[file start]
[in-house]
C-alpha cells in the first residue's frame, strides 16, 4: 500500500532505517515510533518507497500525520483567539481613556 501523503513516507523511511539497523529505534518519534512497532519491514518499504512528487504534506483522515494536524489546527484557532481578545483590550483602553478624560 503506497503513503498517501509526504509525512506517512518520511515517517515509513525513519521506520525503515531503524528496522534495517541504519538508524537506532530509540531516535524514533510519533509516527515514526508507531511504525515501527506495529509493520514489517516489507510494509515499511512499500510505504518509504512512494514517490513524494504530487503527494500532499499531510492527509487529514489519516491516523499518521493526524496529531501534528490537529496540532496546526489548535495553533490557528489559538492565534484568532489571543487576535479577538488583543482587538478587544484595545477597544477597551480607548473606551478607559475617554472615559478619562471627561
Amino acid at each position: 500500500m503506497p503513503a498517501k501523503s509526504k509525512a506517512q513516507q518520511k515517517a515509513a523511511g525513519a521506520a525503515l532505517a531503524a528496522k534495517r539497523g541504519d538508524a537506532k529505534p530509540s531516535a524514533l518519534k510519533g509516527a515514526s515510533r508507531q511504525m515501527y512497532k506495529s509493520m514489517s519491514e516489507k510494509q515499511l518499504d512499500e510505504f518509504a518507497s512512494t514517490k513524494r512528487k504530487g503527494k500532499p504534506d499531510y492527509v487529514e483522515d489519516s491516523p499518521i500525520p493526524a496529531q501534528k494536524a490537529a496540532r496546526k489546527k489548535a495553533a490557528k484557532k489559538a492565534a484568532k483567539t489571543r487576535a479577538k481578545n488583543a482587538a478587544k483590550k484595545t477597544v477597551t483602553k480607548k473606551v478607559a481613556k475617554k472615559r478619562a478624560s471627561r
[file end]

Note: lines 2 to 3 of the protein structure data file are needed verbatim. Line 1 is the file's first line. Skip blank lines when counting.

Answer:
C-alpha cells in the first residue's frame, strides 16, 4: 500500500532505517515510533518507497500525520483567539481613556 501523503513516507523511511539497523529505534518519534512497532519491514518499504512528487504534506483522515494536524489546527484557532481578545483590550483602553478624560 503506497503513503498517501509526504509525512506517512518520511515517517515509513525513519521506520525503515531503524528496522534495517541504519538508524537506532530509540531516535524514533510519533509516527515514526508507531511504525515501527506495529509493520514489517516489507510494509515499511512499500510505504518509504512512494514517490513524494504530487503527494500532499499531510492527509487529514489519516491516523499518521493526524496529531501534528490537529496540532496546526489548535495553533490557528489559538492565534484568532489571543487576535479577538488583543482587538478587544484595545477597544477597551480607548473606551478607559475617554472615559478619562471627561
Amino acid at each position: 500500500m503506497p503513503a498517501k501523503s509526504k509525512a506517512q513516507q518520511k515517517a515509513a523511511g525513519a521506520a525503515l532505517a531503524a528496522k534495517r539497523g541504519d538508524a537506532k529505534p530509540s531516535a524514533l518519534k510519533g509516527a515514526s515510533r508507531q511504525m515501527y512497532k506495529s509493520m514489517s519491514e516489507k510494509q515499511l518499504d512499500e510505504f518509504a518507497s512512494t514517490k513524494r512528487k504530487g503527494k500532499p504534506d499531510y492527509v487529514e483522515d489519516s491516523p499518521i500525520p493526524a496529531q501534528k494536524a490537529a496540532r496546526k489546527k489548535a495553533a490557528k484557532k489559538a492565534a484568532k483567539t489571543r487576535a479577538k481578545n488583543a482587538a478587544k483590550k484595545t477597544v477597551t483602553k480607548k473606551v478607559a481613556k475617554k472615559r478619562a478624560s471627561r